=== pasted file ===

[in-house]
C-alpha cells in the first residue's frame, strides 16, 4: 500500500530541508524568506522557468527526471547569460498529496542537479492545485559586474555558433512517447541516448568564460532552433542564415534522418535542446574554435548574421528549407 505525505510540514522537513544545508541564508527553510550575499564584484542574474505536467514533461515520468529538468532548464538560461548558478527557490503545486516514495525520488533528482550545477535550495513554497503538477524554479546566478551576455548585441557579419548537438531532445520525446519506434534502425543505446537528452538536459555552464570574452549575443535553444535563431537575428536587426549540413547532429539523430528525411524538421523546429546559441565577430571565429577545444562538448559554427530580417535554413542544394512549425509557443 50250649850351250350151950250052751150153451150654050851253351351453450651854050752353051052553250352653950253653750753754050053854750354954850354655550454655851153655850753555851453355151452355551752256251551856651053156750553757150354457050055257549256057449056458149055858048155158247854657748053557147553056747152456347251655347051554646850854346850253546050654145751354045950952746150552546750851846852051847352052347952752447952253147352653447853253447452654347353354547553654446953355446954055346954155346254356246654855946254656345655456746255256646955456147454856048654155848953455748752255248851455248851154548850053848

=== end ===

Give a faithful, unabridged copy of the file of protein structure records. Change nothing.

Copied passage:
[in-house]
C-alpha cells in the first residue's frame, strides 16, 4: 500500500530541508524568506522557468527526471547569460498529496542537479492545485559586474555558433512517447541516448568564460532552433542564415534522418535542446574554435548574421528549407 505525505510540514522537513544545508541564508527553510550575499564584484542574474505536467514533461515520468529538468532548464538560461548558478527557490503545486516514495525520488533528482550545477535550495513554497503538477524554479546566478551576455548585441557579419548537438531532445520525446519506434534502425543505446537528452538536459555552464570574452549575443535553444535563431537575428536587426549540413547532429539523430528525411524538421523546429546559441565577430571565429577545444562538448559554427530580417535554413542544394512549425509557443 50250649850351250350151950250052751150153451150654050851253351351453450651854050752353051052553250352653950253653750753754050053854750354954850354655550454655851153655850753555851453355151452355551752256251551856651053156750553757150354457050055257549256057449056458149055858048155158247854657748053557147553056747152456347251655347051554646850854346850253546050654145751354045950952746150552546750851846852051847352052347952752447952253147352653447853253447452654347353354547553654446953355446954055346954155346254356246654855946254656345655456746255256646955456147454856048654155848953455748752255248851455248851154548850053848